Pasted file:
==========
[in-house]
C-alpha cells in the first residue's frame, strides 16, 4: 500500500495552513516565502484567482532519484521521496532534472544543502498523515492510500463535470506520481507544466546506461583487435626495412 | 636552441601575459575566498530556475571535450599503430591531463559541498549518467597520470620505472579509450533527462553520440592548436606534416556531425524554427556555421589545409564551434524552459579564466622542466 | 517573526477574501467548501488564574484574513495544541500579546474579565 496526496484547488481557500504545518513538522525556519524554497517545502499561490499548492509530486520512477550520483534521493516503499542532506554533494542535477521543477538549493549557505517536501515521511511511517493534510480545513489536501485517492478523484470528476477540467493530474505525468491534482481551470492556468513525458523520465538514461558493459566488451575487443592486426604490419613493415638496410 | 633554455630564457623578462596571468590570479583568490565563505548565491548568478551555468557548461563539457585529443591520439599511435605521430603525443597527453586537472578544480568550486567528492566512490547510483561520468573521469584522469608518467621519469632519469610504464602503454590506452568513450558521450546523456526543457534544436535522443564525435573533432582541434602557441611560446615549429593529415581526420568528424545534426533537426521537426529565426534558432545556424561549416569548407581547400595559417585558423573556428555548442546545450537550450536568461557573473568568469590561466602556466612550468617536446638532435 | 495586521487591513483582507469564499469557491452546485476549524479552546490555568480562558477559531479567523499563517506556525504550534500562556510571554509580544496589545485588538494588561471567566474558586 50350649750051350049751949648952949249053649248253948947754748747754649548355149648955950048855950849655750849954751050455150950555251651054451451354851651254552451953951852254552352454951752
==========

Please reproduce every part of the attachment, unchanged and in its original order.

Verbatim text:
[in-house]
C-alpha cells in the first residue's frame, strides 16, 4: 500500500495552513516565502484567482532519484521521496532534472544543502498523515492510500463535470506520481507544466546506461583487435626495412 | 636552441601575459575566498530556475571535450599503430591531463559541498549518467597520470620505472579509450533527462553520440592548436606534416556531425524554427556555421589545409564551434524552459579564466622542466 | 517573526477574501467548501488564574484574513495544541500579546474579565 496526496484547488481557500504545518513538522525556519524554497517545502499561490499548492509530486520512477550520483534521493516503499542532506554533494542535477521543477538549493549557505517536501515521511511511517493534510480545513489536501485517492478523484470528476477540467493530474505525468491534482481551470492556468513525458523520465538514461558493459566488451575487443592486426604490419613493415638496410 | 633554455630564457623578462596571468590570479583568490565563505548565491548568478551555468557548461563539457585529443591520439599511435605521430603525443597527453586537472578544480568550486567528492566512490547510483561520468573521469584522469608518467621519469632519469610504464602503454590506452568513450558521450546523456526543457534544436535522443564525435573533432582541434602557441611560446615549429593529415581526420568528424545534426533537426521537426529565426534558432545556424561549416569548407581547400595559417585558423573556428555548442546545450537550450536568461557573473568568469590561466602556466612550468617536446638532435 | 495586521487591513483582507469564499469557491452546485476549524479552546490555568480562558477559531479567523499563517506556525504550534500562556510571554509580544496589545485588538494588561471567566474558586 50350649750051350049751949648952949249053649248253948947754748747754649548355149648955950048855950849655750849954751050455150950555251651054451451354851651254552451953951852254552352454951752